What is driving the plastic backlash?

Yesterday The Guardian published a long-form article on “The Plastic Backlash”.  It’s an interesting read that touches on a lot of issues.  There was even a brief mention of how corporations provide the funding for many environmental associations and how that has helped shift the burden of environmental responsibility from producers to consumers.  That could be another long-form piece, in and of itself!

I wanted to focus on the idea of political populism that is driving the response to the ‘plastic problem’.  On the one hand, there is no denying that it is good and necessary to bring attention to the issue; only a few years ago none of us knew about the environmental impacts of polymer microbeads in our face and body scrubs or of straws, today both have been successfully legislated against.  On the other hand, as the article mentions, political support for legislation against plastics can be motivated by unrelated issues – overcompensating for the piss poor inaction against climate change or distracting from a massive political cock-up like Brexit – resulting in legislation that favours fast and showy results while neglecting root causes, the primary one being our high levels of consumption and consumerism.  For example, bans on single-use plastics may just end up shifting the environmental impacts from one material to another, like wood or biomaterials.  If Seamless continues to provide disposable cutlery in its deliveries as a default rather than an opt-in option, we’ve only solved the single-use problem for plastics and will end up with new issues for another material.  This is also often the case with plastic bag bans that only end up banning plastic single-use bags from groceries and stores, which end up replacing the millions of bags they give away with single-use paper bags instead.  And as such, vendors have no need to introduce a far more sustainable reusable bag system.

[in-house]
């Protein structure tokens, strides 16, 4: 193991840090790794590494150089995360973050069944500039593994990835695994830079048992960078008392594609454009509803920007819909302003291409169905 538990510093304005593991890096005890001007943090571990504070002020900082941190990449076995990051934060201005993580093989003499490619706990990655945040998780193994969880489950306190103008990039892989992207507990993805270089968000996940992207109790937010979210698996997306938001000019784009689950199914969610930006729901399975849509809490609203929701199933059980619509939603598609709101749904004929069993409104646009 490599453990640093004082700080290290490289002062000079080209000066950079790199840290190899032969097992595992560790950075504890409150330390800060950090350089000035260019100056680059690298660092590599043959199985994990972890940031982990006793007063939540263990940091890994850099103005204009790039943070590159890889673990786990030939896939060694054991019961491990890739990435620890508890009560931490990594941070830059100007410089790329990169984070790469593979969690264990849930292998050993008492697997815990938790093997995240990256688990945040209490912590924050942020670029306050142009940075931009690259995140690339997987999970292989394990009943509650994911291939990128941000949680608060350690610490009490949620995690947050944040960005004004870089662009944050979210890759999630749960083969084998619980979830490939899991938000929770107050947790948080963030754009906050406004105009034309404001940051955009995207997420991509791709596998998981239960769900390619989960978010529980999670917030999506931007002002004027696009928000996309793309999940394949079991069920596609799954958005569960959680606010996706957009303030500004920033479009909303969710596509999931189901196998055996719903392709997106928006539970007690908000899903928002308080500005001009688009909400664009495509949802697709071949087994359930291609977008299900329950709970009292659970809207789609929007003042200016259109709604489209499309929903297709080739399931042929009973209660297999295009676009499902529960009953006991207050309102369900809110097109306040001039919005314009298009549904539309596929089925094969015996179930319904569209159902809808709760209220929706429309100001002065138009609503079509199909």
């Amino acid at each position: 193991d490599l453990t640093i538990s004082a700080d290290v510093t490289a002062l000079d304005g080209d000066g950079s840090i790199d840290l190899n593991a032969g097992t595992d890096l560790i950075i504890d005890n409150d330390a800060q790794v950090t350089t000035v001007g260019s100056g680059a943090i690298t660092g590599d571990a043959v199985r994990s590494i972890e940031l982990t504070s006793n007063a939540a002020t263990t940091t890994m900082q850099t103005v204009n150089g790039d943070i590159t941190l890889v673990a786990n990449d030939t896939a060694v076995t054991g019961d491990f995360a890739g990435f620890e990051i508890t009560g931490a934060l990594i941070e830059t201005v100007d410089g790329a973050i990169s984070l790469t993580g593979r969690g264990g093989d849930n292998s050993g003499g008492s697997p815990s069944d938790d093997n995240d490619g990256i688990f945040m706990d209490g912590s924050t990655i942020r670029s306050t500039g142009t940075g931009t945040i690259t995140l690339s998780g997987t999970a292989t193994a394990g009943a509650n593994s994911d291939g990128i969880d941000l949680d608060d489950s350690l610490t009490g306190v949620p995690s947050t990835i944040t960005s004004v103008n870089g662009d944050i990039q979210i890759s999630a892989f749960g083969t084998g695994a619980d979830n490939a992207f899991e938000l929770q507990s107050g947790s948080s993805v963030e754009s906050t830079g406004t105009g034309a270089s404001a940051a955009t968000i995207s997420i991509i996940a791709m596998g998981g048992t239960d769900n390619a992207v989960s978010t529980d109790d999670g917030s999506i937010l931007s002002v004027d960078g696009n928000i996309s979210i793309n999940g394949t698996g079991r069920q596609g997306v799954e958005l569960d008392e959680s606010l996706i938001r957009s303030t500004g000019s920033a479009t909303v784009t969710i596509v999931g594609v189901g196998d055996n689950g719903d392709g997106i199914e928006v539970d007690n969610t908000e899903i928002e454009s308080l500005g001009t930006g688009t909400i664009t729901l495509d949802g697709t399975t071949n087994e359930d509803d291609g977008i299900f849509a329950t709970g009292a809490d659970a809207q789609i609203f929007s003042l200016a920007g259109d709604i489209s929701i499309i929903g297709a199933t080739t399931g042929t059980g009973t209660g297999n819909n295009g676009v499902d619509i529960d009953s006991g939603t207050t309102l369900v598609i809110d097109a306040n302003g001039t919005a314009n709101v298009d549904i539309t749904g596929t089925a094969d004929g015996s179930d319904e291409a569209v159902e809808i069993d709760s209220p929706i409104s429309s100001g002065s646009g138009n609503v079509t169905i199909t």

Banning a material or product is no small legislative feat, and it inevitably comes up against a lot of lobbying.  Most of this is from industry protecting their own interests, and rightfully so.  There is profit in making single-use plastics, but there are also people with jobs behind those products and they deserve to be represented as well.  Some of this lobbying can also come from other interest groups that introduce us to points of views we hadn’t considered before – interest groups representing disabled rights had a lot to say about the ban on straws.  Either way, legislating a ban takes a lot of time and energy, and it takes those resources away from creating less flashy but possibly more effective measures.  Legislation that bans the use of PVC shrink labels on PET bottles or metal handles on HDPE/PP buckets is considerably less sexy for politicians or even environmental groups to crow about, but might be just as, or even more, effective in reducing the amount of plastic and waste sent to landfills.

I started my career as a lobbyist for the plastics industry and that experience taught me that there are detrimental and wasteful uses of plastics, but there are also very beneficial ones.  Recycling technology and innovations in using recycled polymers in different applications, or as compatibilisers that can even improve polymer performance, are still advancing.  Creating policies that mandate recycled content in new products, as the UK has recently done, are a step in the right direction.  If those kinds of policies are not backed up with adequate funding to strengthen the recycling infrastructure, however, we can’t obtain the clean material streams needed to meet those recycled content requirements.  We need a combination of well thought out policies that address how to reduce consumption, designing out waste, improving collection systems, and eliminating wasteful products.

The author ended the article with a quote from Richard Thompson, an oceanographer who coined the term ‘microplastic’: “At no time in the past 30 years have we had a convergence like this, with scientists, business, and government,” he said. “There’s a real chance to get this thing right.”  I share Thompson’s optimism… as long as everyone is motivated by the right reasons.

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